Born in France, the Moulin Rouge Champagne cocktail is the grande dame ancestor to a modern-day libation that’s appreciated by tragically hip Londoners like Ab Fab characters Edina and Patsy. However, their brand-conscious natures dictated that they nickname it “Bolly-Stolly” for the top-shelf ingredients – Bollinger and Stolichnaya – used in their version of the recipe.
The romance between Russia and France has a long and passionate history. It began when Czar Peter the Great had his agent place an order for Champagne mousseux shortly after he decreed on December 20, 1699, that January First - Christian New Year’s Day – would be celebrated throughout the Russian Empire, despite the objections raised by his Judiac, Islamic, Buddhist, and pagan subjects. The relationship deepened when Madame Clicquot smuggled casks of her vintage 1811 Comet rose’ Champagne to Czarina Maria Feodorovna – wife of Czar Alexander I – who wanted a special drink to celebrate her husband’s return from the battlefront (and despite Napoleon Bonaparte’s embargo on exports to eastern Europe). This tete-a-tete continued when royal refugees from Czar Nicholas II’s court toasted their escape from ravages of the Russian Revolution in 1917 by fleeing to Paris – their emotional home away from home – and consuming large quantities of Champagne.
However, the turn of a new year is still one of the best reasons to eat, drink, and be merry. One of the oldest documented New Year’s fests in the western hemisphere took place in Babylon around 2000 BC. Honoring the chief god, Marduk, the feast was held during the spring equinox (March 20 or 21), which people of the time believed marked the annual transition of time itself. They also started the tradition of making resolutions about their behavior and actions during the next year (though party hats and horns came much later).
Blame Roman emperor Julias Caesar for establishing New Year’s Day on January first around 46 BC. In keeping with his deified ego, the emperor devised his own calendar, dedicating each month to a specific god. He chose the gatekeeper of heaven and hell – Janus – as the guardian of the Julian calendar’s first month. He even dictated that all Romans should celebrate before the temple of Janus on the first day of his new, improved Julian Year.
Not everyone celebrates the turn of the calendrical cycle on January first despite Julias Caesar’s attempt to unite the entire world under Roman Rule. The Judaic calendar continues to view Tishri (the seventh lunar month after the spring equinox) as the start of the new year. In many parts of India, the populace just can’t get enough of New Year’s festivities, celebrating varusha pirappu (the birth of the New year) on April 14 and diwali(a festival of lights dedicated to Lakshimi, the goddess of wealth and prosperity) during the tenth lunar month. Since 1699, the Sikhs of the north Punjab have celebrated the birth of their sect on April 14, by taking a ceremonial “new year” bath before sunrise. The Chinese continue to commemorate their New Year on the second new moon after the winter solstice (December 22), just as they have for over five thousand years.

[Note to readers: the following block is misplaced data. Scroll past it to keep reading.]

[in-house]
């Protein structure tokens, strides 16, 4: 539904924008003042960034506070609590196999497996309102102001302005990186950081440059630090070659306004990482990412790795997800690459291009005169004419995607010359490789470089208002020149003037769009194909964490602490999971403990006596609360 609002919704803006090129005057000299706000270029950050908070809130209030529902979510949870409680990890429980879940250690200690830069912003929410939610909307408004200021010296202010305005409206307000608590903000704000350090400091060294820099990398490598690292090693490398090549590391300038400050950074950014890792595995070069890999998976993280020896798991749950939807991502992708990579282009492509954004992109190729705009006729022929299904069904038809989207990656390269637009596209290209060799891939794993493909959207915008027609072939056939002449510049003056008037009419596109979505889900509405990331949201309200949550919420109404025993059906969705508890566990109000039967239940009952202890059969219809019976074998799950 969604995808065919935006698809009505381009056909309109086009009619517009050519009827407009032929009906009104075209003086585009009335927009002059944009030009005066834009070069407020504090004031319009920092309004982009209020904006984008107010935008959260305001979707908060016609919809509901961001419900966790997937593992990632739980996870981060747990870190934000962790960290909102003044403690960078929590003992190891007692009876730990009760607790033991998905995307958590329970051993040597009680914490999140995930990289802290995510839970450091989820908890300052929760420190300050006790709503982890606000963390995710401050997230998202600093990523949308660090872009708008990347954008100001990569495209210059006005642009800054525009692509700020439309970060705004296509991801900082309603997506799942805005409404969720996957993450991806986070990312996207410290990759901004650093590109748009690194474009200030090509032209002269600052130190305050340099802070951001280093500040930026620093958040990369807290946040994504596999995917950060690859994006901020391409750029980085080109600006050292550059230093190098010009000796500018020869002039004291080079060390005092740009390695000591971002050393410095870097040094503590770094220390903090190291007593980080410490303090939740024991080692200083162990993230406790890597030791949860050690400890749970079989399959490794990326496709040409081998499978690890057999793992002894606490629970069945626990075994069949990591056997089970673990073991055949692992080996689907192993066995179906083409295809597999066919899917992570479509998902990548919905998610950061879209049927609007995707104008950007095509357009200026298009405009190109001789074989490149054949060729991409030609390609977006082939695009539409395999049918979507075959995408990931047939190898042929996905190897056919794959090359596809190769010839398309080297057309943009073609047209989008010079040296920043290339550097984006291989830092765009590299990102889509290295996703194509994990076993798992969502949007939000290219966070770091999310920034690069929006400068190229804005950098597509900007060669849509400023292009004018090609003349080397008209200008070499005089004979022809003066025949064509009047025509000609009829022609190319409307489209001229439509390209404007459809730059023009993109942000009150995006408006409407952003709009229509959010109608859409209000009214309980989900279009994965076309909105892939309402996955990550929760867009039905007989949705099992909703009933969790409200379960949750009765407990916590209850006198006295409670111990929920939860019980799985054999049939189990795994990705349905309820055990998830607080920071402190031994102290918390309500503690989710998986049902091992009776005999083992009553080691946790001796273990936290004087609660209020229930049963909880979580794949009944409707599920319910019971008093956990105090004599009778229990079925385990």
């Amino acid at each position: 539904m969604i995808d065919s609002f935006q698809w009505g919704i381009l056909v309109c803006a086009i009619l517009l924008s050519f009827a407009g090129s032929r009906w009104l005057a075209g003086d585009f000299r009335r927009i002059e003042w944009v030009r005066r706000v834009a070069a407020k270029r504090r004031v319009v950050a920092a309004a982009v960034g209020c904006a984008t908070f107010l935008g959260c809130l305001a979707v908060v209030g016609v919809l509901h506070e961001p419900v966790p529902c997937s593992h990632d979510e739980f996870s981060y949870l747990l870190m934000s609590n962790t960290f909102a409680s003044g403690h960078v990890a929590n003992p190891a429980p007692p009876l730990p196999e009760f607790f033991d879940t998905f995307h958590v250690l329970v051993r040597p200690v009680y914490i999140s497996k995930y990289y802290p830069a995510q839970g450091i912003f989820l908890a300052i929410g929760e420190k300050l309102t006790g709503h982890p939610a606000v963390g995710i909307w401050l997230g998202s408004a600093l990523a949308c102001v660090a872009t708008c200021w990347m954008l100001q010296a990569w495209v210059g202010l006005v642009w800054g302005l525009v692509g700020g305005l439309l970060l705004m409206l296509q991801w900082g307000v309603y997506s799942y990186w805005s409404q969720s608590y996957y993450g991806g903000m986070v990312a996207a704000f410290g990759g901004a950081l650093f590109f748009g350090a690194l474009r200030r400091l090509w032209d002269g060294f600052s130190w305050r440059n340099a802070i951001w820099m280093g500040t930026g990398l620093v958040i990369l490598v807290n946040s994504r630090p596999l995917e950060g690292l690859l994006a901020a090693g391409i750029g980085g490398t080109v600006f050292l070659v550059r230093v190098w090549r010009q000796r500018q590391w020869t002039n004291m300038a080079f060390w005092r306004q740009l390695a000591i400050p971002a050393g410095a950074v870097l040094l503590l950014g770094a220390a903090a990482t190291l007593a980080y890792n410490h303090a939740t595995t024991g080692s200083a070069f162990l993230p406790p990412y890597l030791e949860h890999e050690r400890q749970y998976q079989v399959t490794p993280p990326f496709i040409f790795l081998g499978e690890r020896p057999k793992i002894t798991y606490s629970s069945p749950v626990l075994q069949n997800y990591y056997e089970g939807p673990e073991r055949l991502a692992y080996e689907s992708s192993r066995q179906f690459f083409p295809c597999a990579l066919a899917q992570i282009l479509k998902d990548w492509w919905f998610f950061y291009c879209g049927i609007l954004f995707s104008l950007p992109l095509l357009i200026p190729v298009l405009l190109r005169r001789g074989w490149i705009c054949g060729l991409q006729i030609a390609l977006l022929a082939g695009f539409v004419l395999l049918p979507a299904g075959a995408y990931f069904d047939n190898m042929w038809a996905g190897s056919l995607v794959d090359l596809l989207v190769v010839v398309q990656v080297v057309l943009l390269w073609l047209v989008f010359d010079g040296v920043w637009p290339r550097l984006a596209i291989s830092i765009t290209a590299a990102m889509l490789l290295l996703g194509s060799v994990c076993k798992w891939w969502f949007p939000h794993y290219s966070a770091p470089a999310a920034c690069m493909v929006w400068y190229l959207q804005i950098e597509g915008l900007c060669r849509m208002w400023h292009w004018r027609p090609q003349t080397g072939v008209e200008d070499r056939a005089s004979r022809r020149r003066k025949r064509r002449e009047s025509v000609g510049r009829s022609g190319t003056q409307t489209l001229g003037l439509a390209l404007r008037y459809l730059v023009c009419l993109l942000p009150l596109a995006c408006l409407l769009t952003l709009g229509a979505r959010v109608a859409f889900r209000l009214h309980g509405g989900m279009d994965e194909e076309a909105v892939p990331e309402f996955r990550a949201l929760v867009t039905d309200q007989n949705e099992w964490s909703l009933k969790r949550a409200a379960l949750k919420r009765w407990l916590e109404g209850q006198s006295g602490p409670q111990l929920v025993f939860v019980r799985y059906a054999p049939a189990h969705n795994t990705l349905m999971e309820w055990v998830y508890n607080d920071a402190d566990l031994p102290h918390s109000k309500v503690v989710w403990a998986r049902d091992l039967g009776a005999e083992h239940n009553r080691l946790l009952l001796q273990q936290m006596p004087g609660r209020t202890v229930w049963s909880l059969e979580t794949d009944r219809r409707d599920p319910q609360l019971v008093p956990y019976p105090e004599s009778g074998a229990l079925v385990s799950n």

It doesn’t really matter where you spend New Year’s Eve or with how many people, just as long as you know how to celebrate it. Put on your party clothes (there’s no such thing as being overdressed on New Year’s Eve), pour yourself a Champagne cocktail, and salute the end of the old year while you welcome in the new.
MOULIN ROUGE CHAMPAGNE COCKTAIL RECIPE
1 oz. Vodka
4 oz. Champagne
Pour the vodka into a Champagne flute. Then slowly pour in the Champagne. Garnish with an orange twist if desired.
Bolly-Stolly Champagne Recipe
The Absolutely Fabulous version – Bolly-Stolly – is simple, but delicious. Pour 1 oz. Stolichnaya vodka in a Champagne flute, then gradually add 4 oz. Bollinger Champagne.
This drink and recipe is dedicated to an old friend of mine, Janein. For believing for so many years that we actually created this recipe on a drunk fun night. Turns out, we can no longer call this drink “The Silver Bullet”, as we named it. There are many bartendars out there that believed us, as they asked, what’s in it?